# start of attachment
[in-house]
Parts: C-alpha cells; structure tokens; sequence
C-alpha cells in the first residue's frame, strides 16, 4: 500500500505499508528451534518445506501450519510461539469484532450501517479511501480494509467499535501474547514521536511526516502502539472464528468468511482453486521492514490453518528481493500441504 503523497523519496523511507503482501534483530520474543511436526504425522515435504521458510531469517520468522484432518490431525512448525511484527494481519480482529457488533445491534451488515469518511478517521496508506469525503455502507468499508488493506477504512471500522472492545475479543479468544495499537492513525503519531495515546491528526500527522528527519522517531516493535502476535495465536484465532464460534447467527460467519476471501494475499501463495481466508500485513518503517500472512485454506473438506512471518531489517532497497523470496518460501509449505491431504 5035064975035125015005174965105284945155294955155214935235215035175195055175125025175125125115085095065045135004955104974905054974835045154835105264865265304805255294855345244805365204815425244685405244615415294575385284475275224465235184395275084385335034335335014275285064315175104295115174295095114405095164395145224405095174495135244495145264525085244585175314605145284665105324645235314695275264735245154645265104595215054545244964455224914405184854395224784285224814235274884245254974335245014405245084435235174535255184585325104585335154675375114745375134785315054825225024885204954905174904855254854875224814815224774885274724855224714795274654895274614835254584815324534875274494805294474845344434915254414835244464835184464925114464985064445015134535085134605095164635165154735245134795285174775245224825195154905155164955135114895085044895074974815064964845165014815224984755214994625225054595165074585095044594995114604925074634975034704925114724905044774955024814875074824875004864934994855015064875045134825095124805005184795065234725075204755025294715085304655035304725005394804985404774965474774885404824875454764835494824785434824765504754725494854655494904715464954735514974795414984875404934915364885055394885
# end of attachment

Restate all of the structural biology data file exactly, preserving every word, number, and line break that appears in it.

[in-house]
Parts: C-alpha cells; structure tokens; sequence
C-alpha cells in the first residue's frame, strides 16, 4: 500500500505499508528451534518445506501450519510461539469484532450501517479511501480494509467499535501474547514521536511526516502502539472464528468468511482453486521492514490453518528481493500441504 503523497523519496523511507503482501534483530520474543511436526504425522515435504521458510531469517520468522484432518490431525512448525511484527494481519480482529457488533445491534451488515469518511478517521496508506469525503455502507468499508488493506477504512471500522472492545475479543479468544495499537492513525503519531495515546491528526500527522528527519522517531516493535502476535495465536484465532464460534447467527460467519476471501494475499501463495481466508500485513518503517500472512485454506473438506512471518531489517532497497523470496518460501509449505491431504 5035064975035125015005174965105284945155294955155214935235215035175195055175125025175125125115085095065045135004955104974905054974835045154835105264865265304805255294855345244805365204815425244685405244615415294575385284475275224465235184395275084385335034335335014275285064315175104295115174295095114405095164395145224405095174495135244495145264525085244585175314605145284665105324645235314695275264735245154645265104595215054545244964455224914405184854395224784285224814235274884245254974335245014405245084435235174535255184585325104585335154675375114745375134785315054825225024885204954905174904855254854875224814815224774885274724855224714795274654895274614835254584815324534875274494805294474845344434915254414835244464835184464925114464985064445015134535085134605095164635165154735245134795285174775245224825195154905155164955135114895085044895074974815064964845165014815224984755214994625225054595165074585095044594995114604925074634975034704925114724905044774955024814875074824875004864934994855015064875045134825095124805005184795065234725075204755025294715085304655035304725005394804985404774965474774885404824875454764835494824785434824765504754725494854655494904715464954735514974795414984875404934915364885055394885